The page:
Trachelus tabidus - Black Wheat Stem-sawfly

Older records are widespread but come to an abrupt halt in 1959. Benson (1951) notes that the species is 'common in the fens' and says the larvae are a 'well-known pest of wheat, barley, rye and various wild grasses'. There seems to have been a catastrophic decline, apparently to complete loss. Whilst dedicated effort has not been put into searching for this species it seems highly unlikely that it would be entirely overlooked were it still present. Perhaps pesticides have been particularly effective against this species (Musgrove, 2022).

The smaller of the two Trachelus species. The second species, Trachelus troglodyta, is also extinct in Britain. The abdomen is black with a row of yellow flecks on lateral margins and the wings are grey with black veins and stigma. In Trachelus troglodyta the abdomen is banded with yellow and the wings are yellowish with yellow veins and stigma.

Trachelus tabidus larvae feed on cereals and grasses. 

Jump to other Cephidae

Size: 7-10mm

GB IUCN Status: Regionally Extinct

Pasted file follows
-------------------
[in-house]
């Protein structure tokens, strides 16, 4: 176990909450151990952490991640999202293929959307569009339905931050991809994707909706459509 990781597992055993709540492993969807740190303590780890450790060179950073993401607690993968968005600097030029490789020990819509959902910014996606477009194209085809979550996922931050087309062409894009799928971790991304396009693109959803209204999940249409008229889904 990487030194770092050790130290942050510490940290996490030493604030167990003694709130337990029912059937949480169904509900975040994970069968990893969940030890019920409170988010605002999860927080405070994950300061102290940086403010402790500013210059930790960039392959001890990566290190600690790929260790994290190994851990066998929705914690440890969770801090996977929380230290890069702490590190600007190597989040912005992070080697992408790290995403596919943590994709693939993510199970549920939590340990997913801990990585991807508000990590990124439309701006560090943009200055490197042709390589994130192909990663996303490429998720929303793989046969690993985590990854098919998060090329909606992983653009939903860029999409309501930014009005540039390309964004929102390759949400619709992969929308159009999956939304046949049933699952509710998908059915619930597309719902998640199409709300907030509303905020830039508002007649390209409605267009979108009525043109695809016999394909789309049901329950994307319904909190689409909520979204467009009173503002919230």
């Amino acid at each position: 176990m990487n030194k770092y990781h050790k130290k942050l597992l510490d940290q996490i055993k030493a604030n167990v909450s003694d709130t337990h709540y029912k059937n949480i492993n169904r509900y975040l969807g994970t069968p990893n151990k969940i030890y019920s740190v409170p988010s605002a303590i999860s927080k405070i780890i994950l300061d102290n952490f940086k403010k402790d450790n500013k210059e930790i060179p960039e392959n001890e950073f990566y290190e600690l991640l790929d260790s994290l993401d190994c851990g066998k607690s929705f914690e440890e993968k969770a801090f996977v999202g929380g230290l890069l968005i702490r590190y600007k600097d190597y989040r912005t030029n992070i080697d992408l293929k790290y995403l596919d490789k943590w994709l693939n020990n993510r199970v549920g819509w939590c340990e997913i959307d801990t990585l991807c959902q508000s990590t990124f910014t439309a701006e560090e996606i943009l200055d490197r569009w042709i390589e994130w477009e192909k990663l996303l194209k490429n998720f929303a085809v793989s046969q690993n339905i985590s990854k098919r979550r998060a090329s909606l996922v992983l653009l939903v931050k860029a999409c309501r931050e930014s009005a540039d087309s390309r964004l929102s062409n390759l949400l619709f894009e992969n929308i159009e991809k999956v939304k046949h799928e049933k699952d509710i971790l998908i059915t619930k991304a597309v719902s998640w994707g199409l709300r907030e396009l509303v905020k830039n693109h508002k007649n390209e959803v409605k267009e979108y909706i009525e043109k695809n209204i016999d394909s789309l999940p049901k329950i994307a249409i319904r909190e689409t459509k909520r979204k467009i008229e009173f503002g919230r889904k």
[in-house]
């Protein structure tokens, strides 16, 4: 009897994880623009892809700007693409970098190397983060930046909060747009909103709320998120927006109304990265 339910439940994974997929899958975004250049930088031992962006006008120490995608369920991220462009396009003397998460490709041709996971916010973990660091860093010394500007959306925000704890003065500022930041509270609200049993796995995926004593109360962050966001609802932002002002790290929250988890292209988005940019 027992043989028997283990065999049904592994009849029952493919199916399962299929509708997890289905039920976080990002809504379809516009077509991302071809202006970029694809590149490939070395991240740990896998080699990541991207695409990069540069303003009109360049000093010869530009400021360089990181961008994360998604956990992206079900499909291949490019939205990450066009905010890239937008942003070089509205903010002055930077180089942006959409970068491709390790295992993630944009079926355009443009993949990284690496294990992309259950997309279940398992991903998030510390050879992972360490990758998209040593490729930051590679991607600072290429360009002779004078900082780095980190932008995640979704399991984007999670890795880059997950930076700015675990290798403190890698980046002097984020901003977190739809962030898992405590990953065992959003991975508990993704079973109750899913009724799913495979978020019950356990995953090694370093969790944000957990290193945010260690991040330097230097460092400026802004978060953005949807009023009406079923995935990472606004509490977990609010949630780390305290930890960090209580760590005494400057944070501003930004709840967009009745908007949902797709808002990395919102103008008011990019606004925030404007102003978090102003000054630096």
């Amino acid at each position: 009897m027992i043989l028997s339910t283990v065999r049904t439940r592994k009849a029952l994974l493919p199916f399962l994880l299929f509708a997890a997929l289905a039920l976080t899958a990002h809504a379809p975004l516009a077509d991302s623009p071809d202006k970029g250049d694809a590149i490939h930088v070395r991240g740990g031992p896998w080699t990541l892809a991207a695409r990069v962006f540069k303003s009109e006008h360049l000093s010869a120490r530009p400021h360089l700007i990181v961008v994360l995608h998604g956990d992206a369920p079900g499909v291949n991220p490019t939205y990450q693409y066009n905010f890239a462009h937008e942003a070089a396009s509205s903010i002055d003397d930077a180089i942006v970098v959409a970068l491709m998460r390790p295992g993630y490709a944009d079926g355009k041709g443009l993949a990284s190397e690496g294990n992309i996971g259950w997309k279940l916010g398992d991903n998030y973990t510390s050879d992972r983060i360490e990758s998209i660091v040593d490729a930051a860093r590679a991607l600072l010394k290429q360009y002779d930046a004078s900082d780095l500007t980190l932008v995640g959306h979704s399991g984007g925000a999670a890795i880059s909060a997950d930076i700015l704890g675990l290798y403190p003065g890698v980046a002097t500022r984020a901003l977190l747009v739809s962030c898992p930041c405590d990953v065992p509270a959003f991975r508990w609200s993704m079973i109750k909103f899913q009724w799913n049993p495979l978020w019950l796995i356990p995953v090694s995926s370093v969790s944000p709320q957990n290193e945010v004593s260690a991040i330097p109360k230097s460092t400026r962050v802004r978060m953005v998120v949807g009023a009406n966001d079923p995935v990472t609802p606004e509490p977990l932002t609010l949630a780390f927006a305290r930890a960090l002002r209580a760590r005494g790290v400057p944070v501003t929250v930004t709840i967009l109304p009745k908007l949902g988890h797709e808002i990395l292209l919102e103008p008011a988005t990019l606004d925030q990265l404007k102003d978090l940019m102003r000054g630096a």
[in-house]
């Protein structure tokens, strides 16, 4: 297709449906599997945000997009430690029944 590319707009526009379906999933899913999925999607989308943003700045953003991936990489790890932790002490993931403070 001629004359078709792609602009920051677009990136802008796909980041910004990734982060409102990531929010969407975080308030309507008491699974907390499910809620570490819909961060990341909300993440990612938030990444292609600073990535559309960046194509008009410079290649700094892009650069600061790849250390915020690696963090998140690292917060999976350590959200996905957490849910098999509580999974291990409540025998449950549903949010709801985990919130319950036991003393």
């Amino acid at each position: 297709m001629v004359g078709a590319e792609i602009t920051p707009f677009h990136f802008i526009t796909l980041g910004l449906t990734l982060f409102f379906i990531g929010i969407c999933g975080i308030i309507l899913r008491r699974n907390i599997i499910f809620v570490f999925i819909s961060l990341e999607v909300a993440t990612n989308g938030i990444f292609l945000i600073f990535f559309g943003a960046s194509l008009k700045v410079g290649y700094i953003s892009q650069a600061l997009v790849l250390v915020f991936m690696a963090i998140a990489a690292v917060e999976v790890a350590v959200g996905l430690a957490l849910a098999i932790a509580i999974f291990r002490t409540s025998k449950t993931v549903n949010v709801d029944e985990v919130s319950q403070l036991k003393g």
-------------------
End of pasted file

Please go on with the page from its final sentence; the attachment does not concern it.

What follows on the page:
GB Rarity Status: Extinct

Distribution: England, Wales

Flight period: May to July

Plant associations: Cereal crops and wild grasses including Secale spp. (Rye grasses), Triticum spp. (Couch grasses).


Benson, R.B., 1952. Handbooks for the Identification of British Insects. Hymenoptera, Symphyta, Vol 6, Section 2(a-c), Royal Entomological Society, London

Liston A., Knight G., Sheppard D., Broad G., Livermore L., 2014. Checklist of British and Irish Hymenoptera - Sawflies, ‘Symphyta’. Biodiversity Data Journal 2: e1168.

Liston, A., 1995. Compendium of European Sawflies, Chalastos Forestry, Daibersdorf

Musgrove, A.J. 2022. A review of the status of sawflies of Great Britain - Phase 1: families other than Tenthredinidae. Natural England, unpublished